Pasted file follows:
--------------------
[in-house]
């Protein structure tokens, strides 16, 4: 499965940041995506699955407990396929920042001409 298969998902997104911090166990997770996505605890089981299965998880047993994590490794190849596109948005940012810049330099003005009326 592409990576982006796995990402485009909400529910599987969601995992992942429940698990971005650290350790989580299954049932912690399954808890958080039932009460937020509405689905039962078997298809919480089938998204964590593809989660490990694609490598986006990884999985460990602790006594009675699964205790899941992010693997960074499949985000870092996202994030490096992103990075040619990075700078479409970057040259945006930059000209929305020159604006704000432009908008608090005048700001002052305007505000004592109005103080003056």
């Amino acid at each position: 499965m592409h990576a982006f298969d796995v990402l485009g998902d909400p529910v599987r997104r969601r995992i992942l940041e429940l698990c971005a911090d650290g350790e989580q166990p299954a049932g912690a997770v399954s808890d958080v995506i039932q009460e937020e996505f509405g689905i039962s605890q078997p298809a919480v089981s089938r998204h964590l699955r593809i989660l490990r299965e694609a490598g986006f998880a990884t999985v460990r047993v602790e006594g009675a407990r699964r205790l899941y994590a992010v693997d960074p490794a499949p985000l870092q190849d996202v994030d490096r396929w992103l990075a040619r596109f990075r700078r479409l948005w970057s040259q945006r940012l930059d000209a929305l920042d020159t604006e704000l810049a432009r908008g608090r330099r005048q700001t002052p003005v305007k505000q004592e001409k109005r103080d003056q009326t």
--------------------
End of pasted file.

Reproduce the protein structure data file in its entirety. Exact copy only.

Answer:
[in-house]
């Protein structure tokens, strides 16, 4: 499965940041995506699955407990396929920042001409 298969998902997104911090166990997770996505605890089981299965998880047993994590490794190849596109948005940012810049330099003005009326 592409990576982006796995990402485009909400529910599987969601995992992942429940698990971005650290350790989580299954049932912690399954808890958080039932009460937020509405689905039962078997298809919480089938998204964590593809989660490990694609490598986006990884999985460990602790006594009675699964205790899941992010693997960074499949985000870092996202994030490096992103990075040619990075700078479409970057040259945006930059000209929305020159604006704000432009908008608090005048700001002052305007505000004592109005103080003056």
């Amino acid at each position: 499965m592409h990576a982006f298969d796995v990402l485009g998902d909400p529910v599987r997104r969601r995992i992942l940041e429940l698990c971005a911090d650290g350790e989580q166990p299954a049932g912690a997770v399954s808890d958080v995506i039932q009460e937020e996505f509405g689905i039962s605890q078997p298809a919480v089981s089938r998204h964590l699955r593809i989660l490990r299965e694609a490598g986006f998880a990884t999985v460990r047993v602790e006594g009675a407990r699964r205790l899941y994590a992010v693997d960074p490794a499949p985000l870092q190849d996202v994030d490096r396929w992103l990075a040619r596109f990075r700078r479409l948005w970057s040259q945006r940012l930059d000209a929305l920042d020159t604006e704000l810049a432009r908008g608090r330099r005048q700001t002052p003005v305007k505000q004592e001409k109005r103080d003056q009326t």